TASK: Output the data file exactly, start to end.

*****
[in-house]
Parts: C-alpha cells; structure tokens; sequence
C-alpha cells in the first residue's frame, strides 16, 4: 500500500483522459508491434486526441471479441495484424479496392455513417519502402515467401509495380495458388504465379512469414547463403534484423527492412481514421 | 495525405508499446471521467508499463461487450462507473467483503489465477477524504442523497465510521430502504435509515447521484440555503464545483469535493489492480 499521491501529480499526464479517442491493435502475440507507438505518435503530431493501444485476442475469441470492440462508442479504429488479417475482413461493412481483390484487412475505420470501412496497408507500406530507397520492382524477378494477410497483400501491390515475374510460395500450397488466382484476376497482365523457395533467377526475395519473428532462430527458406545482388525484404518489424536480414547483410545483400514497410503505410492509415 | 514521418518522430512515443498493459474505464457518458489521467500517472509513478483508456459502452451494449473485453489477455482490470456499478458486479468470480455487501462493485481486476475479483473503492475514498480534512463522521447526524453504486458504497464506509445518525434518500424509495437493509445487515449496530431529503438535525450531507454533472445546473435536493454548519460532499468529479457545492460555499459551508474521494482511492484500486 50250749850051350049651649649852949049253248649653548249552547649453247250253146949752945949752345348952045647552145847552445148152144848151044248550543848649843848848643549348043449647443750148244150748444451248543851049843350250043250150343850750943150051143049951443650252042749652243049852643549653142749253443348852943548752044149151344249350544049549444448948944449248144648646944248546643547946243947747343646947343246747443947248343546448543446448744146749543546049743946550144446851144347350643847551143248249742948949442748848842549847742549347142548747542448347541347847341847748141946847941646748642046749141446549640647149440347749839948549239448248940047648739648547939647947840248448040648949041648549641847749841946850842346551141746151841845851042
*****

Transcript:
[in-house]
Parts: C-alpha cells; structure tokens; sequence
C-alpha cells in the first residue's frame, strides 16, 4: 500500500483522459508491434486526441471479441495484424479496392455513417519502402515467401509495380495458388504465379512469414547463403534484423527492412481514421 | 495525405508499446471521467508499463461487450462507473467483503489465477477524504442523497465510521430502504435509515447521484440555503464545483469535493489492480 499521491501529480499526464479517442491493435502475440507507438505518435503530431493501444485476442475469441470492440462508442479504429488479417475482413461493412481483390484487412475505420470501412496497408507500406530507397520492382524477378494477410497483400501491390515475374510460395500450397488466382484476376497482365523457395533467377526475395519473428532462430527458406545482388525484404518489424536480414547483410545483400514497410503505410492509415 | 514521418518522430512515443498493459474505464457518458489521467500517472509513478483508456459502452451494449473485453489477455482490470456499478458486479468470480455487501462493485481486476475479483473503492475514498480534512463522521447526524453504486458504497464506509445518525434518500424509495437493509445487515449496530431529503438535525450531507454533472445546473435536493454548519460532499468529479457545492460555499459551508474521494482511492484500486 50250749850051350049651649649852949049253248649653548249552547649453247250253146949752945949752345348952045647552145847552445148152144848151044248550543848649843848848643549348043449647443750148244150748444451248543851049843350250043250150343850750943150051143049951443650252042749652243049852643549653142749253443348852943548752044149151344249350544049549444448948944449248144648646944248546643547946243947747343646947343246747443947248343546448543446448744146749543546049743946550144446851144347350643847551143248249742948949442748848842549847742549347142548747542448347541347847341847748141946847941646748642046749141446549640647149440347749839948549239448248940047648739648547939647947840248448040648949041648549641847749841946850842346551141746151841845851042